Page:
SINGAPORE (AP) — A Singaporean grandmother who was deported from Britain because her immigration status had lapsed said Tuesday that police treated her "like a terrorist" before putting her on a plane back to Asia.
Irene Clennell, 53, was removed from Britain on Sunday after being sent to an immigration detention center.
"I'm a tiny person and two of the officers were holding my hand, like I'm going to run away or something, like a terrorist," she told The Associated Press in Singapore. "It was quite embarrassing."
Clennell arrived in Britain in 1988, married two years later and has two adult sons and a granddaughter. She and her husband lived in the north of the country.
She spent periods in Singapore throughout her marriage; one stretch lasted seven years and her British husband and children — who were small at the time — were with her for most of that time, she said.
Her husband of 27 years, John, has serious health problems and Clennell was his sole caregiver, her sister-in-law, Angela Clennell, said in Britain. He has been unemployed since last July.
Irene Clennell said he was inconsolable when she was deported.
"He was in tears and stuff," she said. "He is suffering from depression."
The British government's spousal visa system requires that a foreign spouse spend substantial uninterrupted time in the country, and that the British spouse earn at least £18,600 ($23,000) a year. Clennell had been granted indefinite permission to remain in Britain in 1992, but this lapsed after she stayed outside the country for more than two years. She returned to Britain as a visitor in 2013, and that year applied to remain in the country as a spouse; her application was turned down without explanation.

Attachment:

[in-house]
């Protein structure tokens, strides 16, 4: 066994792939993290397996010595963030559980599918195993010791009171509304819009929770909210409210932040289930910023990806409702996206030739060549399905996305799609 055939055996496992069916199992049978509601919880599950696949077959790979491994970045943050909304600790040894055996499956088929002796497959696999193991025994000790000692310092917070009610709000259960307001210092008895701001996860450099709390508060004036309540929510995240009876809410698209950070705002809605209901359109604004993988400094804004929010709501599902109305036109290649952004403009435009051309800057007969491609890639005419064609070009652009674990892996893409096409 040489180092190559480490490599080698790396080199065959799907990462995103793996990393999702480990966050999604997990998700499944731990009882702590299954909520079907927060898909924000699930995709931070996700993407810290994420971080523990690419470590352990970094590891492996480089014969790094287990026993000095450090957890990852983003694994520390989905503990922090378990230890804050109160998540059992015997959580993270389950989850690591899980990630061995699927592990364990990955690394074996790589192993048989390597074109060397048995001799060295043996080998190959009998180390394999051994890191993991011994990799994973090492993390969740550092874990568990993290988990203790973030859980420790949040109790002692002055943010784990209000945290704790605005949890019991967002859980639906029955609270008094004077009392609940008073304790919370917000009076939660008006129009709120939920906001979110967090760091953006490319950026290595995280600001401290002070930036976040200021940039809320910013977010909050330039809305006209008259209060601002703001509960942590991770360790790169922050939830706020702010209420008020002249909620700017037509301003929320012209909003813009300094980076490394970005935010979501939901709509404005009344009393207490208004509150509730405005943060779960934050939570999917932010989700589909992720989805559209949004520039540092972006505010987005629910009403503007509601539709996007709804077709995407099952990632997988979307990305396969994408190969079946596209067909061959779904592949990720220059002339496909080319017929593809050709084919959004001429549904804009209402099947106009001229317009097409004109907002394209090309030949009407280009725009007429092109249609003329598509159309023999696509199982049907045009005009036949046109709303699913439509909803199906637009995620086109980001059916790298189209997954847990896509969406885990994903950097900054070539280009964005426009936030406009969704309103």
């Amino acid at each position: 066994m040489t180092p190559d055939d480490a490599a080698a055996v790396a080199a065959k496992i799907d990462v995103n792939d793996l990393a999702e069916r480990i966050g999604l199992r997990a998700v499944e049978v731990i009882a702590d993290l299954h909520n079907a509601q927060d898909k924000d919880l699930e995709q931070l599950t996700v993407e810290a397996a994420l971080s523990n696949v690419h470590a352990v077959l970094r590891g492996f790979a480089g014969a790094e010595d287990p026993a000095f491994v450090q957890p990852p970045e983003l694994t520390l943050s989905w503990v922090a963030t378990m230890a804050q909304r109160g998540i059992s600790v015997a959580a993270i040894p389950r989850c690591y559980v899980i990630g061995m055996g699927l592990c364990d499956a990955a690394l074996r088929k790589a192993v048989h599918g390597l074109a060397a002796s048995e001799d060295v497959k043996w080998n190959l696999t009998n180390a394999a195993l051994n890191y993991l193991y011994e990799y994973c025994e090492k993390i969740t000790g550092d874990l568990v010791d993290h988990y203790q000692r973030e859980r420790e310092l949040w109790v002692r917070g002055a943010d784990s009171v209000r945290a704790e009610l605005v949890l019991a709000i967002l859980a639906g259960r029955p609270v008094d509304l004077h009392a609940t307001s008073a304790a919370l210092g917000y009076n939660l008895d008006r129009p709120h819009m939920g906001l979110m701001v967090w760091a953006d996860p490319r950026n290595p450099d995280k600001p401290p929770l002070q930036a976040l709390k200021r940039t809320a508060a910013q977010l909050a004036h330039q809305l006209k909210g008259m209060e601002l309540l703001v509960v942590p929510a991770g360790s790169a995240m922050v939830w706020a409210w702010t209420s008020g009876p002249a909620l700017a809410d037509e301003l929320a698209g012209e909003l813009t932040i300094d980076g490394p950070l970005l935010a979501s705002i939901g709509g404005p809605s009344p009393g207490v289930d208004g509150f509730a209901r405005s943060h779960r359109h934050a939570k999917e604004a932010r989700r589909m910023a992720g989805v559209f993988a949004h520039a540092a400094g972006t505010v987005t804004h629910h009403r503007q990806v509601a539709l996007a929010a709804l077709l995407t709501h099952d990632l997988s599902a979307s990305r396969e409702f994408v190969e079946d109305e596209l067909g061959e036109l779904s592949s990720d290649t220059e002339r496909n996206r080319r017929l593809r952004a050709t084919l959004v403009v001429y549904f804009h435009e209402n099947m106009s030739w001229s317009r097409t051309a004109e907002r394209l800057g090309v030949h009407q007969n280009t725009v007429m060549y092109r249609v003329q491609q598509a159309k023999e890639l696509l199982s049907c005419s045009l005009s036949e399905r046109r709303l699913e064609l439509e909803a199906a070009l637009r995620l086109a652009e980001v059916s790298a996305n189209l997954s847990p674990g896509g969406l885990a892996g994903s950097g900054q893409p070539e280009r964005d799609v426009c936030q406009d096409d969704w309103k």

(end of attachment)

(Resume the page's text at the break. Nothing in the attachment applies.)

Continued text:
She has had no legal basis for remaining in Britain since July 2014, when her appeal rights were exhausted. Britain's Home Office said people with no legal right to remain in the country are expected to leave.
Clennell said British officials who accompanied her on the flight promised that she would have help in getting a job and integrating into Singapore society.
"But everything changed when we arrived in Singapore. The officers turned their faces," she said.
"I have no intention of staying in Singapore. I've got nothing here. Everything I've got is there," she said.
For now, she is staying with her sister but she said the situation is untenable.
"I'll take whatever help I can get," she said. "My sister's house is too cramped up. Her sons are here and the both of them are married. They deserve their peace. I used to be quite independent and now I have to walk on eggshells so I don't offend anybody."
She plans to file an appeal for return to Britain.
"I'm not asking them to reinstate. I'm putting in new applications, but why was it not given? We're still married. I'm still with him. So I don't see why the rule changed."
Associated Press writer Lynne O'Donnell in London contributed to this story.